What you need to know about Russia’s war in Ukraine

When Russia’s war against Ukraine entered day 10, Russian state media reported that the military was carrying out a temporary ceasefire in two areas of Ukraine to allow civilians to evacuate.

The President of Ukraine was to inform US senators on Saturday by video conference a day after he called on NATO for refusing to impose a no-fly zone over his country. The briefing comes at a time when Russian troops continue to launch missile and artillery strikes at strategic locations.

The UN Security Council has scheduled an open meeting on Monday to worsen the humanitarian situation.

Here are the key things you need to know about Saturday’s conflict:

Armistice in two areas

There is a ceasefire in two areas the first breakthrough allowing civilians to avoid war.

A statement from Russia’s Defense Ministry said it had agreed on evacuation routes with Ukrainian forces so that civilians could leave the southeastern port of Mariupol and the eastern city of Volnovakha “from 10 a.m. Moscow time.”


The head of the Security Council of Ukraine Alexei Danilov called on Russia to create humanitarian corridors so that children, women and the elderly can escape the fighting.

A senior official in Mariupol said the ceasefire there would last until 16:00 (14:00 GMT) and the evacuation along the humanitarian corridor would begin at 11:00 (9:00 GMT).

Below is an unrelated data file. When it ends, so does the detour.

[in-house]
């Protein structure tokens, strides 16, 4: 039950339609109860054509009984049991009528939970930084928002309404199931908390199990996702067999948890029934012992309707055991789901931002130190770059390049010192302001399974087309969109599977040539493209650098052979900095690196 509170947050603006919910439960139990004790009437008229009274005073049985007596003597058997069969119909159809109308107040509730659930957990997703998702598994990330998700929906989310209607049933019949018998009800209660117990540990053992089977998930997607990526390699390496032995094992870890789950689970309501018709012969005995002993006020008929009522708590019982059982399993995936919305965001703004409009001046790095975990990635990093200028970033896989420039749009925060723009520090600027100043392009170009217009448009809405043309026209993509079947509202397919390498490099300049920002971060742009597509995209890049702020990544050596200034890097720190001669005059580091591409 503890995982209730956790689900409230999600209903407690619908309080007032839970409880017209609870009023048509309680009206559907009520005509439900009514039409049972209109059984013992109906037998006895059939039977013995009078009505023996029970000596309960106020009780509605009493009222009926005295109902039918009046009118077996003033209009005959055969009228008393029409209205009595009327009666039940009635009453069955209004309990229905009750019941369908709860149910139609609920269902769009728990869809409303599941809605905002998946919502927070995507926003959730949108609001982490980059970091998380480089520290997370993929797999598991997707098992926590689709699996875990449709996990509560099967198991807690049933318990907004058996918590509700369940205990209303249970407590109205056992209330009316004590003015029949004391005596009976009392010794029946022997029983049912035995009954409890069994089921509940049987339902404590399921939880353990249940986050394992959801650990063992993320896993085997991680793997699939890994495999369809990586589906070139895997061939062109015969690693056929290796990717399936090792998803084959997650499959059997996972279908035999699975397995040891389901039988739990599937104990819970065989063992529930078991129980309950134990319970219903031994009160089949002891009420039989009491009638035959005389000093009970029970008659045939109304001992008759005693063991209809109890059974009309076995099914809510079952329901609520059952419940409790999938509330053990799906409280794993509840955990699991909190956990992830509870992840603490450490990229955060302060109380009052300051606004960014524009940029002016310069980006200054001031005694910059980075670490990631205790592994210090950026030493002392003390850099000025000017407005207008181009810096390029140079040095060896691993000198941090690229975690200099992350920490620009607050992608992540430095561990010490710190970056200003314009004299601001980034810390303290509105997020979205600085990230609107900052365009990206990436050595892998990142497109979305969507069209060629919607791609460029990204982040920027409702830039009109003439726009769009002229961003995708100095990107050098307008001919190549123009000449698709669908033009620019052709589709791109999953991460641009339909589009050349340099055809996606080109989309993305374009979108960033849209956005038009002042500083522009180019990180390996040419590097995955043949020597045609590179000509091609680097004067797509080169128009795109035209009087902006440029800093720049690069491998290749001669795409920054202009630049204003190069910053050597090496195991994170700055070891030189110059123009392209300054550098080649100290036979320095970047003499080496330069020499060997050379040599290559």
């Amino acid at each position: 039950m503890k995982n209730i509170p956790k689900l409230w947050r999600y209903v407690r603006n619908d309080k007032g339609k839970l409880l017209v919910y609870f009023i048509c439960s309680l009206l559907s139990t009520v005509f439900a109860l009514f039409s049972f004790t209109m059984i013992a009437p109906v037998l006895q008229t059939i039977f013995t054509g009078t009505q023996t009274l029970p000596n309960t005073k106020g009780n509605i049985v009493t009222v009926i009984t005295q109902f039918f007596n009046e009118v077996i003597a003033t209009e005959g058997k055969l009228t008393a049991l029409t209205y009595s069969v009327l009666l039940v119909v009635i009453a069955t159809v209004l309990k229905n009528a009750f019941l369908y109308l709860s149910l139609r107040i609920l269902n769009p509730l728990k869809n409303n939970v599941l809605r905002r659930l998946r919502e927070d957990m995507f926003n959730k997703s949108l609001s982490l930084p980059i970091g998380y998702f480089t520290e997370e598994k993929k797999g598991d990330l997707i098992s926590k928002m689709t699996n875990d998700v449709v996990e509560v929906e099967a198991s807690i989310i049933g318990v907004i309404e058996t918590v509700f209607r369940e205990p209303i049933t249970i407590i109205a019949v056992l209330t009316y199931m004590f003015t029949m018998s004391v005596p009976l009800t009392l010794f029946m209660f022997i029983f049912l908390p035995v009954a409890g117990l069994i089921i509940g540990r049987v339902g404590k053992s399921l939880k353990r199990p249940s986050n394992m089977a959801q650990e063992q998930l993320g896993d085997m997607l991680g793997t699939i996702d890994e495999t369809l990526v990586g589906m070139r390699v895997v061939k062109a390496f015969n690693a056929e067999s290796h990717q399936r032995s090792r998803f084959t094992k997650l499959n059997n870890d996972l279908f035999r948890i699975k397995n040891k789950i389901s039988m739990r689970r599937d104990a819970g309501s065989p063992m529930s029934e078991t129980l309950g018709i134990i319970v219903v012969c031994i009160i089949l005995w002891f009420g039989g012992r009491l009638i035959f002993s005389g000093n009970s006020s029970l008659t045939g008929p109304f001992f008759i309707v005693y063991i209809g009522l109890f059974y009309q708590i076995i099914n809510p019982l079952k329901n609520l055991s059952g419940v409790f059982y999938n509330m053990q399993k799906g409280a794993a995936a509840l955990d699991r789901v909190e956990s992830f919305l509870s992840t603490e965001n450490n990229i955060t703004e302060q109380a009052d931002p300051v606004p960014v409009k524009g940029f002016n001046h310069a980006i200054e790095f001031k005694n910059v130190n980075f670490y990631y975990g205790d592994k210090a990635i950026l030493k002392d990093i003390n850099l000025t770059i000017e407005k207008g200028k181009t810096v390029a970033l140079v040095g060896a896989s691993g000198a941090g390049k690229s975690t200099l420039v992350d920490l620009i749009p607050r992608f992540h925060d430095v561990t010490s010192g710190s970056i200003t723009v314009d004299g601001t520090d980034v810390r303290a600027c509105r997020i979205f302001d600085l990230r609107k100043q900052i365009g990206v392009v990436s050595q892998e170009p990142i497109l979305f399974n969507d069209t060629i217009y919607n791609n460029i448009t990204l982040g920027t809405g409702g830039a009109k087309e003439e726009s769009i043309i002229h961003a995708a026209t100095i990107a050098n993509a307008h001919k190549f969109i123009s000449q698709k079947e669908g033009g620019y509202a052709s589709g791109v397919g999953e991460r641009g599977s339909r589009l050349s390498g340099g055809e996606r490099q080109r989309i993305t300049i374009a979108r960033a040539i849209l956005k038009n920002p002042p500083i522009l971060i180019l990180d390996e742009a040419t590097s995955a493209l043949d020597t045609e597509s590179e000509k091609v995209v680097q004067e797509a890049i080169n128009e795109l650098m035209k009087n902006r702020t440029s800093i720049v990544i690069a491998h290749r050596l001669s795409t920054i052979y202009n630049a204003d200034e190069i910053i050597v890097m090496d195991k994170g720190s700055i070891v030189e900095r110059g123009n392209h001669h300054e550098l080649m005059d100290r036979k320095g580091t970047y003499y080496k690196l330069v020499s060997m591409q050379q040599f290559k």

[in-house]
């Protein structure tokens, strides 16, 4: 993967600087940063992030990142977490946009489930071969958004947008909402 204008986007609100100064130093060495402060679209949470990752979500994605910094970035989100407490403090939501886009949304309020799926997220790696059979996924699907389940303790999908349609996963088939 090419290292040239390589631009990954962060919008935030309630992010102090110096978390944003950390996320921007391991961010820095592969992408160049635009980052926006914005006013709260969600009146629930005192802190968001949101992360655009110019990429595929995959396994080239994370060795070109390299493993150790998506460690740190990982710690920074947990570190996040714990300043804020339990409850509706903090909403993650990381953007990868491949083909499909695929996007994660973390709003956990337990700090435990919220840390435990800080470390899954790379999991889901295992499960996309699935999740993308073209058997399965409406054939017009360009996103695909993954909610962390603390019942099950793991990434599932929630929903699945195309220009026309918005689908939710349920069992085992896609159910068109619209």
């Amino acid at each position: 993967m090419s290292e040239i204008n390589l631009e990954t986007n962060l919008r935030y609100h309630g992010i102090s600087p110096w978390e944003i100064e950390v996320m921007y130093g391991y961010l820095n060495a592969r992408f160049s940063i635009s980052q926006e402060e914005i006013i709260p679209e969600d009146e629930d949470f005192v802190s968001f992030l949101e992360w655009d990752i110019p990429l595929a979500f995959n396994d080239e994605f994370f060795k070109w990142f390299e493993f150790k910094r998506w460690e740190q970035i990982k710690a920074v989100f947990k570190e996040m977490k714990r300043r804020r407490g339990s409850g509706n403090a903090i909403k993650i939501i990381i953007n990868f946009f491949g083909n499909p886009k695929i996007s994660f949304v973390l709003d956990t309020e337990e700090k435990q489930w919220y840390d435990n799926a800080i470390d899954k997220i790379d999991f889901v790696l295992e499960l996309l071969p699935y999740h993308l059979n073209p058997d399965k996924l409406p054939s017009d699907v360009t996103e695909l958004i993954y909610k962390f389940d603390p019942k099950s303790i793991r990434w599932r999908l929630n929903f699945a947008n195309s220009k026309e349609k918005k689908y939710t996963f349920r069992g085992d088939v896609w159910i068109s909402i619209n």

The office of President Emanuel Macron said that France is proposing concrete measures to ensure the security of Ukraine’s five major nuclear facilities. The guarantees will be developed based on the criteria of the International Atomic Energy Agency, the French presidency said in a statement.

The announcement came after Russian troops captured it Zaporizhzhya NPP is the largest in the country – in the south-eastern city of Enerhadadar. The attack has sparked global alarm, evoking memories of the world’s worst nuclear disaster in Chernobyl in Ukraine.


However, the International Atomic Energy Agency said no radiation spikes were detected. The head of the UN agency Rafael Mariano Grossi said that the Russian “shell” hit the training center, not any of the six reactors.


Ukrainian President Volodymyr Zelensky has criticized NATO for refusing to impose a no-fly zone over his country. He warned that “all the people who die from this day will also die because of you.”

In a bitter and emotional speech Friday night, Zelensky criticized NATO for the lack of a no-fly zone, saying it would completely untie Russia’s hands if it intensified its air attack.

NATO says the no-fly zone could provoke a major war in Europe with nuclear Russia.


Russian President Vladimir Putin’s military has fired hundreds of missiles and artillery at cities and other facilities across the country. But a huge multi-kilometer armored column of Russia, which threatened the capital of Ukraine, remained at a standstill near Kiev.


Adviser to the President of Ukraine Alexei Orastovich said that fighting with air strikes and artillery continues northwest of Kiev. He said that the north-eastern cities of Kharkiv and Okhtyrka were also under heavy fire. Ukrainian forces still held the northern city of Chernihiv and the southern city of Mykolaiv, Orastovich said. Ukrainian artillery also defended Ukraine’s largest port city, Odessa, from repeated attempts by Russian ships, he said.